Your first question in regards to this title is undoubtedly what the silver “Special Edition” means across the top of the box art. The answer? No idea. In fact, it would seem Disney is going out of their way to hide that they’re bilking consumers looking for a fresh DS title for the little ones. PR materials, marketing websites, and product descriptions sell Finding Nemo on what it is: a bunch of mini-games, but nothing new over the edition pushed into stores back in 2006.
Kids love tapping stuff these days, so maybe that’s the draw, along with colorful, super compressed cinematics culled from the feature film. For the most part, the 30-odd touchscreen-driven experiences have one goal: touch this, not that. You’d be surprised how far you can take something of that simplicity and stretch it to kill time.
Finding Nemo doesn’t follow the feature film’s narrative, odd considering videogame translation tradition says otherwise. In fact, the first challenge is pulled from the end of the movie, as bagged fish escape a dentist’s office, pass traffic, and dodge seagulls. The goal? Making it to the end while hoarding pink seashells. The latter amount to currency used to blossom a virtual aquarium and/or reef, stocked with digital life – or at least what the DS can render in limited polygonal shapes.
It probably shouldn’t all hinge on that customizable reef, but it does. There’s more fun poking around and moving plants aimlessly than in most of the stiff, loosely controlled mini-games. To make life worse, you’ll have to complete entire sets of four mini-games per character (ranging from familiar to “They were in the movie?”) to unlock more. If the kids get stuck, they’re stuck. Cue baby’s first videogame temper tantrum, which inevitably turns into an adulthood of endless broken controllers.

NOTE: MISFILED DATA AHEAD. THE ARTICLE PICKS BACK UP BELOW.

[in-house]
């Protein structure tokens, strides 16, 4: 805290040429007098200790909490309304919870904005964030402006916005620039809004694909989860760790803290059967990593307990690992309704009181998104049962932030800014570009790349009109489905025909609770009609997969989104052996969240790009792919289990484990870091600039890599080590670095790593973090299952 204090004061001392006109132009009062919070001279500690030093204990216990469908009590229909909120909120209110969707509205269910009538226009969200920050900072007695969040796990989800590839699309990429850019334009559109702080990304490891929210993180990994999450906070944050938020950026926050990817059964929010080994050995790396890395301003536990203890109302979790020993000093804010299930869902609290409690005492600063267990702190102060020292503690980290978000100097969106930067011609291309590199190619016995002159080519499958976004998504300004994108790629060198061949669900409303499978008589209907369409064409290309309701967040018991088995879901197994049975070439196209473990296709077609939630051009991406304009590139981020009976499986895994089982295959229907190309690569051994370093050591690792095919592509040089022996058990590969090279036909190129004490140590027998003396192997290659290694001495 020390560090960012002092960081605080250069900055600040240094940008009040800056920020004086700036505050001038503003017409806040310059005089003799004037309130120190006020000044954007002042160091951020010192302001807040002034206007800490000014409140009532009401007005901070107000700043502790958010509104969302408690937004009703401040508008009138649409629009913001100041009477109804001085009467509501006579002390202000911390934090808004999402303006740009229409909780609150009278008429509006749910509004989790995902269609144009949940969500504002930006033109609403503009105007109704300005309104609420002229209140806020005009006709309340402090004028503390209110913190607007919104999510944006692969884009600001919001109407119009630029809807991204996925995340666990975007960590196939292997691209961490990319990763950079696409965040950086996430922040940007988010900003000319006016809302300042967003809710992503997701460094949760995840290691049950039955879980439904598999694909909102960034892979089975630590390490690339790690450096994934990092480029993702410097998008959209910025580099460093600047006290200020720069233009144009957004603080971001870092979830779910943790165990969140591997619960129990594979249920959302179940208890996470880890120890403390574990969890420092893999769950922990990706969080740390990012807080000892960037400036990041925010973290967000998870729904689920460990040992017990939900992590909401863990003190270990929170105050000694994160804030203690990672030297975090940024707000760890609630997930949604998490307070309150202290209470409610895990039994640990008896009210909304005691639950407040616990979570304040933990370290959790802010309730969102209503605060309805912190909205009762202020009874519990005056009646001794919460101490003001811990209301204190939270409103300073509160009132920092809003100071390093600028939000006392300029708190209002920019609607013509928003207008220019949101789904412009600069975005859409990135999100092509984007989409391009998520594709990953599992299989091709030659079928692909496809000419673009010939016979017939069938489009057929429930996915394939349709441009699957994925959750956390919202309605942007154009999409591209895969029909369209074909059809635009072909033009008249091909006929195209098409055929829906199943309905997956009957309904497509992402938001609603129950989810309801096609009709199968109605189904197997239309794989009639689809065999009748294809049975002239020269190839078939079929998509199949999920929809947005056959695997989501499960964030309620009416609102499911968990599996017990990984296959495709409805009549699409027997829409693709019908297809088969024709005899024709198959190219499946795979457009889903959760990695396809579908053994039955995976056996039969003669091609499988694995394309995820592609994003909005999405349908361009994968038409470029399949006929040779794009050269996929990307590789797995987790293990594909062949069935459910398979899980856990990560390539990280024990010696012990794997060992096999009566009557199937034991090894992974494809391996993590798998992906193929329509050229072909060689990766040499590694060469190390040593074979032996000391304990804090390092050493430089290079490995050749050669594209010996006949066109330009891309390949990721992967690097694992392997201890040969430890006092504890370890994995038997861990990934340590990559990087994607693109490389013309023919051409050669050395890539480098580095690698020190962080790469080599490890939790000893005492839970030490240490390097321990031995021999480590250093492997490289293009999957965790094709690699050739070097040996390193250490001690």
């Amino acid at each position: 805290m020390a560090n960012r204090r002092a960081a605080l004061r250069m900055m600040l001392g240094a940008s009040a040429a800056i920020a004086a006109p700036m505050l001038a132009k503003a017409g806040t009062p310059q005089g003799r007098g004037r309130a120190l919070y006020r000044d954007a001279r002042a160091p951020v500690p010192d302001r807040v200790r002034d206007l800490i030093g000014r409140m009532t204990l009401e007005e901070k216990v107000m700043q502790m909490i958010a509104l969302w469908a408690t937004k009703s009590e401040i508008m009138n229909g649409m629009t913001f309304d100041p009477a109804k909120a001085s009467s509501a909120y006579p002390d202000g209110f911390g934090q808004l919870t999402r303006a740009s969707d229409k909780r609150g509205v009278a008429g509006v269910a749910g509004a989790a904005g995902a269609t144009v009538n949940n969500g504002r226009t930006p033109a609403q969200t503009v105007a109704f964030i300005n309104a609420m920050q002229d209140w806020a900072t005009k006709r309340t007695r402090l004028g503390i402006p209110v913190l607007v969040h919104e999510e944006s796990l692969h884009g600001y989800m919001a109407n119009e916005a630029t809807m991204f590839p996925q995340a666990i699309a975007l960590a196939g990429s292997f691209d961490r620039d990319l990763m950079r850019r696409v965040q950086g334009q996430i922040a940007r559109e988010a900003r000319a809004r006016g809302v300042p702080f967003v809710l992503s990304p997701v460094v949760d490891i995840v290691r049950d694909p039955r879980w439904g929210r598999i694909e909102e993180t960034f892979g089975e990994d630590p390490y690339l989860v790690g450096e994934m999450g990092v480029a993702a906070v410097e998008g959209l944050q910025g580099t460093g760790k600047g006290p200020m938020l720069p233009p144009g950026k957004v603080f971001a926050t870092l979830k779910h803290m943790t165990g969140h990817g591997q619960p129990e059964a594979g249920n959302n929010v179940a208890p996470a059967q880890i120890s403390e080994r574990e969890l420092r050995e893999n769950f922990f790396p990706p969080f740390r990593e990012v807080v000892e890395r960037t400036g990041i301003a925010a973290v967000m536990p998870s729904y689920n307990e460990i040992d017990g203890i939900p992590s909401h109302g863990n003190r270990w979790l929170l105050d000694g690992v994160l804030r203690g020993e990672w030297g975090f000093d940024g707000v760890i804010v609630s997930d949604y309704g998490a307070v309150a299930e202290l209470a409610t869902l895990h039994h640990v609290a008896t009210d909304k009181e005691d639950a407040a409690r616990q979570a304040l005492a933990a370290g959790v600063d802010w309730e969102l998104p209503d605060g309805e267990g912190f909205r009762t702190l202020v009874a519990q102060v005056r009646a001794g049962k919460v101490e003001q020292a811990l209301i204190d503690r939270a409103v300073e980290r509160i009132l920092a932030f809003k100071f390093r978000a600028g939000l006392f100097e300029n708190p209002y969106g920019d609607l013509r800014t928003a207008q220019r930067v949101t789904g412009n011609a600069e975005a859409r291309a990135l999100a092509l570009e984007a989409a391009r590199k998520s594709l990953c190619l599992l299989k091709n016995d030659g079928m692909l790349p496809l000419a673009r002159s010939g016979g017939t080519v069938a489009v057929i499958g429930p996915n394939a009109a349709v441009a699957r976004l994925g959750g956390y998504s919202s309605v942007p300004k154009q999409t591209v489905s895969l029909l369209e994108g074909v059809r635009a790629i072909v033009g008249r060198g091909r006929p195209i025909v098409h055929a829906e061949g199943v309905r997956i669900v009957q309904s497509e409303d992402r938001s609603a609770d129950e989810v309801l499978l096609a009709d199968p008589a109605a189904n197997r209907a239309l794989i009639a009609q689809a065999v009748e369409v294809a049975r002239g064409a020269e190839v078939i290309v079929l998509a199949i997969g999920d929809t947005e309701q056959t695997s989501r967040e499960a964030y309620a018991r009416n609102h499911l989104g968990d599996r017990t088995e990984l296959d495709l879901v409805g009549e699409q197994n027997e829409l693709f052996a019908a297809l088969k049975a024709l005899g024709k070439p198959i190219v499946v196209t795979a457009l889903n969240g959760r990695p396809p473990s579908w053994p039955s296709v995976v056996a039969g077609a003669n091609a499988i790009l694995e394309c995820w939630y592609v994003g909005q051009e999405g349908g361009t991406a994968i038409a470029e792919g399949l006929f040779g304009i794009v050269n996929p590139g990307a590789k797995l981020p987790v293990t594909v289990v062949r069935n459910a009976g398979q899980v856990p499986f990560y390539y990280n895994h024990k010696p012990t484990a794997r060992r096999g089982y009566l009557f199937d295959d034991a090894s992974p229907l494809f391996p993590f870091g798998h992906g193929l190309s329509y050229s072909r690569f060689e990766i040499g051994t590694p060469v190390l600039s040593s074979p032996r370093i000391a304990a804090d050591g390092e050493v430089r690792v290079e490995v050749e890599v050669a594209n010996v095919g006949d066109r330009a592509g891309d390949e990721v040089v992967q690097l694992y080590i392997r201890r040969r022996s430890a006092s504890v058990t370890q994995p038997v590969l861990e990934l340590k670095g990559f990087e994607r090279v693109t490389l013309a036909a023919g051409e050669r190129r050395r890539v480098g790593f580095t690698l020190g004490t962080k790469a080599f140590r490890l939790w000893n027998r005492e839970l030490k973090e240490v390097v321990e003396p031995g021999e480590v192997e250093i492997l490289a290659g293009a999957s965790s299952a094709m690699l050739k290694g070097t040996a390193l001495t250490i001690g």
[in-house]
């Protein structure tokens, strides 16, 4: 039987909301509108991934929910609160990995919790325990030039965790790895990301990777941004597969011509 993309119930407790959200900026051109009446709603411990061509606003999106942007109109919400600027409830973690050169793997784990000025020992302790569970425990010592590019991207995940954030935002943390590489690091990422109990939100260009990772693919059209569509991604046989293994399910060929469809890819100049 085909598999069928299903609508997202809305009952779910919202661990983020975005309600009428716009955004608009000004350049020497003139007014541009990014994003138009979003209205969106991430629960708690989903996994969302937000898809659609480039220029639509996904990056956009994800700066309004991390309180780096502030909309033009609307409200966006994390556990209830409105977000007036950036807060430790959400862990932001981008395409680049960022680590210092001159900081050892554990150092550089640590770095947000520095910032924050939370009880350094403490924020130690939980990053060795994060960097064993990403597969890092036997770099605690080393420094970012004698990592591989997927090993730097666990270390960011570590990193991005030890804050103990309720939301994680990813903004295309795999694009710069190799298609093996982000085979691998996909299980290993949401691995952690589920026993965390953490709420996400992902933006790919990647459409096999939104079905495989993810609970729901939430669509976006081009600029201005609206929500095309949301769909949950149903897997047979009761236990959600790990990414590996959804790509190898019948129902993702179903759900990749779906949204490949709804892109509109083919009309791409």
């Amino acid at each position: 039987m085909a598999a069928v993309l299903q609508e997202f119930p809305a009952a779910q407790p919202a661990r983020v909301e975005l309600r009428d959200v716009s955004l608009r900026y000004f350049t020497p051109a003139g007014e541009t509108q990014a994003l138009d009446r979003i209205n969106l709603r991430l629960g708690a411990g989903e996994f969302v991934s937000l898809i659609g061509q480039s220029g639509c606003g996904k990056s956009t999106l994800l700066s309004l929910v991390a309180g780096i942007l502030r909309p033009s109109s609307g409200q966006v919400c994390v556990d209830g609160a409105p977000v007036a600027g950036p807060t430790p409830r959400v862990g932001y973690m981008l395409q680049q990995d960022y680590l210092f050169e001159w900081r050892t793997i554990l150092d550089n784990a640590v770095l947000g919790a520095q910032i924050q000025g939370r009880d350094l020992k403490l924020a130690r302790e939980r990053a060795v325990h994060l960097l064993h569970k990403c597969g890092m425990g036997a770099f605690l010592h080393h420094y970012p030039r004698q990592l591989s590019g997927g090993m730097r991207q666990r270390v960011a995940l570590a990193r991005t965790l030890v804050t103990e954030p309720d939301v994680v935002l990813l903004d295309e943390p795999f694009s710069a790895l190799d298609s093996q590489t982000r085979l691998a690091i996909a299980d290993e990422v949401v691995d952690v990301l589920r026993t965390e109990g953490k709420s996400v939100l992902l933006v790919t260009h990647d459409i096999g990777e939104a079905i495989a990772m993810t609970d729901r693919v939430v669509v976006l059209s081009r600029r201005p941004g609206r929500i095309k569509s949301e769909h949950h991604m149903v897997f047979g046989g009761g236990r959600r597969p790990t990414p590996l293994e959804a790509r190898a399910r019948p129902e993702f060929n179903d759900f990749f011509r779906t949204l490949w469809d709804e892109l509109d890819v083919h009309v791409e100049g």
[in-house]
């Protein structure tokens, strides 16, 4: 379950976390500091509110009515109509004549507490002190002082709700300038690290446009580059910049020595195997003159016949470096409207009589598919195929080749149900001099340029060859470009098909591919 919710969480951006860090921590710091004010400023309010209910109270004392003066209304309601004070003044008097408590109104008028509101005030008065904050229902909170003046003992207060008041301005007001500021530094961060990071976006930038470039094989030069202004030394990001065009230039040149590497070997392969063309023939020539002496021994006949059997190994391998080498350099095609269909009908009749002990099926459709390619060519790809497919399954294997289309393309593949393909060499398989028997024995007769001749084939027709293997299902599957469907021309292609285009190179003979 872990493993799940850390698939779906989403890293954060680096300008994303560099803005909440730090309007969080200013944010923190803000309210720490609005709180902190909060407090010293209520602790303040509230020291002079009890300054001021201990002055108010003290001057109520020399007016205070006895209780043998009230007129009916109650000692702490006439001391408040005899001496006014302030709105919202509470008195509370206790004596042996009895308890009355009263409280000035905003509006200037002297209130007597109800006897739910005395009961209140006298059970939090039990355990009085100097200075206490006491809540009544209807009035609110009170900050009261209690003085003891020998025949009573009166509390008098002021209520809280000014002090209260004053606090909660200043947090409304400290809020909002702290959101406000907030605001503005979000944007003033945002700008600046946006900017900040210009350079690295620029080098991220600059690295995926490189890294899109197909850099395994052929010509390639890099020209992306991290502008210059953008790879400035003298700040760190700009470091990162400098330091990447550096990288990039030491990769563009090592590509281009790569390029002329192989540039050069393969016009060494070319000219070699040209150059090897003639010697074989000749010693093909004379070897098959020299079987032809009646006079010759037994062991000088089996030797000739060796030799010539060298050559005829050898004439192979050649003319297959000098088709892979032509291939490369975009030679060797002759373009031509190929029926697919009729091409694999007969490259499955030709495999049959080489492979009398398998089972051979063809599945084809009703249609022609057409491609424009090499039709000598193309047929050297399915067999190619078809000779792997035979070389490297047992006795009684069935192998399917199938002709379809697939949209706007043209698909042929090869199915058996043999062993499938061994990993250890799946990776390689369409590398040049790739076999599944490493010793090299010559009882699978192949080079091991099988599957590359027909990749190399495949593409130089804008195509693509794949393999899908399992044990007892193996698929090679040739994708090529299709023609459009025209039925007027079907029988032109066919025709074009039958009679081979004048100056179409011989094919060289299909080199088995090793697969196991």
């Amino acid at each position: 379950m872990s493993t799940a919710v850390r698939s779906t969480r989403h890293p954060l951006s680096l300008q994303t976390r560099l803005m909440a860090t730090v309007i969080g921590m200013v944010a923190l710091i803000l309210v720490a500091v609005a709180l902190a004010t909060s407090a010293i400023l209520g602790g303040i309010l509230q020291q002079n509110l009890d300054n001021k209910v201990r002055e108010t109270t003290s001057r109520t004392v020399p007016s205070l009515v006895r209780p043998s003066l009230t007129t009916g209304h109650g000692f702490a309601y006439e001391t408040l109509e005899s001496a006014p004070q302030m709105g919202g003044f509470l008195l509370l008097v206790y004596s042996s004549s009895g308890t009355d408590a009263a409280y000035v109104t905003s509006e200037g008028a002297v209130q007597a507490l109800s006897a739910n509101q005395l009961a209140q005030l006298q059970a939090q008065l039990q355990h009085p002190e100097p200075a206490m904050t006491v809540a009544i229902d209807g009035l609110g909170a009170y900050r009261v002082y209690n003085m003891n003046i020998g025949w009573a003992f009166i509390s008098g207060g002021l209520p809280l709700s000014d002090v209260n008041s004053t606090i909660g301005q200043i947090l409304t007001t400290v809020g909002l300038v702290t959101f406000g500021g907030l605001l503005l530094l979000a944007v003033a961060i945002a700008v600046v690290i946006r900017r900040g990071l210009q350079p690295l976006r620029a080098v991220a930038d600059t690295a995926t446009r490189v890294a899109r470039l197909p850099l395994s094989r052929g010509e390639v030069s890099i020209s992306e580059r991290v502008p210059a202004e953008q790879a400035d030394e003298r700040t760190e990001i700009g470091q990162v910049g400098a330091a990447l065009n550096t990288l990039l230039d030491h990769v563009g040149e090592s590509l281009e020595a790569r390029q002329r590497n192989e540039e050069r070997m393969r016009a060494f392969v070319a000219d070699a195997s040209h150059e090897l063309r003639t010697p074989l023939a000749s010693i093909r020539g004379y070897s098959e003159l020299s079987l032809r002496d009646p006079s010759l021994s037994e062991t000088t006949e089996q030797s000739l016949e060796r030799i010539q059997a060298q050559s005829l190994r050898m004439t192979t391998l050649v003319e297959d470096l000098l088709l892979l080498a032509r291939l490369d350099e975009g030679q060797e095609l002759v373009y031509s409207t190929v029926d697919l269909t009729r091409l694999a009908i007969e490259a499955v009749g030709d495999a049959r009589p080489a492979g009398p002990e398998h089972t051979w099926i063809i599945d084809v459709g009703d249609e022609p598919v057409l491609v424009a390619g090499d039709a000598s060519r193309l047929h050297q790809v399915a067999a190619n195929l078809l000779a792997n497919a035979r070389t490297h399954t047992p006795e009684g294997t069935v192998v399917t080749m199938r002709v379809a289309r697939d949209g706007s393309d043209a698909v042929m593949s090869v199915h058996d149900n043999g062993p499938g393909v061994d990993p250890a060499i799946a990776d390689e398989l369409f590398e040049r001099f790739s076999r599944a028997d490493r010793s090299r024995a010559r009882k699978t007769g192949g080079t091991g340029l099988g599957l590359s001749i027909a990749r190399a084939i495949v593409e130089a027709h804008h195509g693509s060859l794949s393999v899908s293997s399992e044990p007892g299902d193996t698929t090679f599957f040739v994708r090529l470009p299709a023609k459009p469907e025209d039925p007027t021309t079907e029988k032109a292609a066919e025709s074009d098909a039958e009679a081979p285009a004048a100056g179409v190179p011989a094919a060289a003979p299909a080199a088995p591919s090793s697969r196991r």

The mini-games are not broad or even well thought out. Their links to the movie prove tenuous at best, with players pushing sea urchins out of the way, stabbing tentacles with a stylus, and fishing… with a fish. No, it doesn’t make sense.
Some entries require the lightest amount of interactivity, one being a dull teeth-cleaning on a shark which amounts to swirling the touchscreen and hoping for the best. The only enemy is time and whether or not the touchscreen is moody.
Finding Nemo is harmless for the target audience, but it’s hard to see it being attention-grabbing. Angry Birds offers 10 times the amount of conceptual brevity in one style of play than this re-issue of a 2006 DS game parading around as something new. The kids love Angry Birds, if t-shirt sales are any indication, and Nemo is sort of like a step back to a time when devs were still experimenting with that style of control implementation. We’ve come a long way in six years.